2021 Wolfson Prize Shortlist AnnouncedHistorians in the News
tags: prizes, Wolfson History Prize
The shortlist for the Wolfson History Prize 2021, the UK’s most prestigious history writing prize, has been announced today, celebrating the best historical non-fiction titles from the past year.
With discussions around historical legacy and context growing louder over the past twelve months, this year’s shortlist highlights the importance of careful analysis of our past. The six shortlisted titles showcase how key historical figures and events can help shape our understanding of the concerns and conflicts facing us today.
Topics featured in the shortlist include: an exploration of working motherhood; the child survivors of the Holocaust; the crucial role of Haitian Revolutionary leader, Toussaint Louverture; a history of the fight for the preservation of knowledge; the impact of warfare on human experience around the Atlantic in the early modern period; and the city of Ravenna, a beacon of creativity in Europe during the early Middle Ages.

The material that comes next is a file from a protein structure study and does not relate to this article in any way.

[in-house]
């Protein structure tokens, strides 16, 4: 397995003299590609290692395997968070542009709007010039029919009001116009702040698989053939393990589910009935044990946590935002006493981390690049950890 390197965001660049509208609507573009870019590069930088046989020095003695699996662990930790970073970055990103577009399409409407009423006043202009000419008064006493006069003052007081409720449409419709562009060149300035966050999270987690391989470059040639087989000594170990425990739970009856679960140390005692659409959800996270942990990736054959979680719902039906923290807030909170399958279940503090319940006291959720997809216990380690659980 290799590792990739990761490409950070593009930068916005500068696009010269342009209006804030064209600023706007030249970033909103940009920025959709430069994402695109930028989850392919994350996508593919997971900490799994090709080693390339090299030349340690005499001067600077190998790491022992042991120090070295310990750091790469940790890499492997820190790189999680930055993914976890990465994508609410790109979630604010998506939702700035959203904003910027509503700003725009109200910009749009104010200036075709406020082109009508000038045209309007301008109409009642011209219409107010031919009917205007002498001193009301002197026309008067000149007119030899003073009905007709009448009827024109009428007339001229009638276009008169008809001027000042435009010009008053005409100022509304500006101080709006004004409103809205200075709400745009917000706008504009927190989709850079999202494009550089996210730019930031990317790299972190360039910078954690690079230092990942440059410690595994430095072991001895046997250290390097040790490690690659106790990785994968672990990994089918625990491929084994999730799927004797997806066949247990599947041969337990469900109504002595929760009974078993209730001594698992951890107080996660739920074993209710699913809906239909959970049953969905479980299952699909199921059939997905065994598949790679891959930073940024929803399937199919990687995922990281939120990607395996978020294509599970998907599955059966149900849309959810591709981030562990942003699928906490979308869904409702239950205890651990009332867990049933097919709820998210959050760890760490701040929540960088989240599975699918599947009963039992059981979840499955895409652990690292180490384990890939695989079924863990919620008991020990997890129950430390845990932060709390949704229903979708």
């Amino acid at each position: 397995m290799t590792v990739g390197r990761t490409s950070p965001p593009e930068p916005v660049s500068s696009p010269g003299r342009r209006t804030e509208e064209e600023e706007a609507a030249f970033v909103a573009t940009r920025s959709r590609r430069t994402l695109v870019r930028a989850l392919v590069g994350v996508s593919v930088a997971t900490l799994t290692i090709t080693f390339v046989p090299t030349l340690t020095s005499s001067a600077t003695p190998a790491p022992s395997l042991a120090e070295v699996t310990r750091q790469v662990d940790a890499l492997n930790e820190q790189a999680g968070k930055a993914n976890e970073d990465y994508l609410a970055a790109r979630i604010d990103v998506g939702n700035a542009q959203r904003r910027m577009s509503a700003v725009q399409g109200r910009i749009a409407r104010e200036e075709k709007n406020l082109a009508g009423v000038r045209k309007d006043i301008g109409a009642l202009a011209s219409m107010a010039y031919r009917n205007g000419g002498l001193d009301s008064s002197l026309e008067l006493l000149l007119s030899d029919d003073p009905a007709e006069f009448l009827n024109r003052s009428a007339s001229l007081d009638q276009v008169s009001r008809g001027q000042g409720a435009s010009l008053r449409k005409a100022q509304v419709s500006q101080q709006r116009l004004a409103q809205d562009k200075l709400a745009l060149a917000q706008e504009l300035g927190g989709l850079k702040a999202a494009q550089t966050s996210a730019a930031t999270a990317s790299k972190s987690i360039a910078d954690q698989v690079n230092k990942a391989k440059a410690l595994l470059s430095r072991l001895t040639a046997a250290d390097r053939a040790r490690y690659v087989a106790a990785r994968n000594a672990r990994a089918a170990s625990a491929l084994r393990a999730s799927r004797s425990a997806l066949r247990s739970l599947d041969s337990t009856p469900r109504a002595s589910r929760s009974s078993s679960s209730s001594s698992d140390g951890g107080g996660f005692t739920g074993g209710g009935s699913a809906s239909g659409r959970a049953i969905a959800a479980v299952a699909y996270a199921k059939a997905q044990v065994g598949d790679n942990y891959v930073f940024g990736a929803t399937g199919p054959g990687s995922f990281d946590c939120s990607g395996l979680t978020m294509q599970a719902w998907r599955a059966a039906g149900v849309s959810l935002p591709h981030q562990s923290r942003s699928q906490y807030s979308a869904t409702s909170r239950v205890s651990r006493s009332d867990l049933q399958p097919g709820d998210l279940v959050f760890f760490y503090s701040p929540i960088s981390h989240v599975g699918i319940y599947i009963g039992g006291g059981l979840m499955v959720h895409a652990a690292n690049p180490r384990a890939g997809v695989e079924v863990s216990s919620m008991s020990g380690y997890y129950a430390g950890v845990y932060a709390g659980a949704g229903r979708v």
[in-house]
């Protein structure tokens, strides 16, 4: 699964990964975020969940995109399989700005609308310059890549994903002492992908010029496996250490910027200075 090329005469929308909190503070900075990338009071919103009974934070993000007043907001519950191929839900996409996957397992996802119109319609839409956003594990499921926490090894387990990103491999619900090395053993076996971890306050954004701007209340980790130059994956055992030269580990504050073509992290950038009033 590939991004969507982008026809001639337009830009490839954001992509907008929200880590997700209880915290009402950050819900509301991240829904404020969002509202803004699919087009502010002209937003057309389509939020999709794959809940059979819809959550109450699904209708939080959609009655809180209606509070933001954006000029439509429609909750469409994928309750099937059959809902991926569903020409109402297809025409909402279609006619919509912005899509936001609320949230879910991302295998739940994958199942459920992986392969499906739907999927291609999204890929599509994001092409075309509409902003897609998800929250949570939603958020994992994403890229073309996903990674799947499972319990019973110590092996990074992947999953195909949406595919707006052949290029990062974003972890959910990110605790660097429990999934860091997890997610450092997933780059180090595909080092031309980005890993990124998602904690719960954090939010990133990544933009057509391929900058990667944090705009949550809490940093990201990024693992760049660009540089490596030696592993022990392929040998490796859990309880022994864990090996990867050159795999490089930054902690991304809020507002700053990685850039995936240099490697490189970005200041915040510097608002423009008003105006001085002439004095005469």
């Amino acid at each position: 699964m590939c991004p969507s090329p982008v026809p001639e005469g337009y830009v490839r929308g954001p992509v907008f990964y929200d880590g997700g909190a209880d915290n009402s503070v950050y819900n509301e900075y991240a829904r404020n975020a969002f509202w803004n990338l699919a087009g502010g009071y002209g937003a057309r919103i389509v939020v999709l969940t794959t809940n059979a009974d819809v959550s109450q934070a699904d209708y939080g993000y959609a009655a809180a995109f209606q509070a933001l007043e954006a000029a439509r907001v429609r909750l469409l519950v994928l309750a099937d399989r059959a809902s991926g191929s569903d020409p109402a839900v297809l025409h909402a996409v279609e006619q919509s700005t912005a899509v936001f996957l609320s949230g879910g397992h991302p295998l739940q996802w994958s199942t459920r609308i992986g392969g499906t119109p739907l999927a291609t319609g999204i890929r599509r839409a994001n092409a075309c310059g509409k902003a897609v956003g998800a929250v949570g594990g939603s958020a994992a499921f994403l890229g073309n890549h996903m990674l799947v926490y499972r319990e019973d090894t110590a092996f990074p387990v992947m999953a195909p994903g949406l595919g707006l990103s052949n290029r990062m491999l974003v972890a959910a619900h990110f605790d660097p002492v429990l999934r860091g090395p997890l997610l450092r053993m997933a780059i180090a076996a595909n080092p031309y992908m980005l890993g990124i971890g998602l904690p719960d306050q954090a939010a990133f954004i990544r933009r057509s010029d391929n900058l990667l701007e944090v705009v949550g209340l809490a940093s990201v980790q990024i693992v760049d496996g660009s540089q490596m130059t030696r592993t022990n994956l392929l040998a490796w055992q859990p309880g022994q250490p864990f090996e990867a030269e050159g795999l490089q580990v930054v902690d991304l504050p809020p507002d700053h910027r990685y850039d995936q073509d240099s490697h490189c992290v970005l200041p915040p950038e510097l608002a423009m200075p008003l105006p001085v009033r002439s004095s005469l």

The books shortlisted for the Wolfson History Prize 2021 are:
- Survivors: Children’s Lives after the Holocaust (Yale University Press) by Rebecca Clifford
- Black Spartacus: The Epic Life of Toussaint Louverture (Allen Lane) by Sudhir Hazareesingh
- Ravenna: Capital of Empire, Crucible of Europe (Allen Lane) by Judith Herrin
- Double Lives: A History of Working Motherhood (Bloomsbury) byHelen McCarthy
- Burning the Books: A History of Knowledge Under Attack (John Murray Press) by Richard Ovenden
- Atlantic Wars: From the Fifteenth Century to the Age of Revolution(Oxford University Press) by Geoffrey Plank
Chair of the judges and President of the British Academy, David Cannadine, said of the shortlist: “This year’s shortlist shows us that, despite the unprecedented challenges of the past year, the diversity and quality of history writing in the UK continues to endure. As judges we were absorbed and impressed by these six books and the commitment of their authors to uncover some of the lesser-known narratives of the past. It is with great enthusiasm that we announce the shortlist for 2021.”
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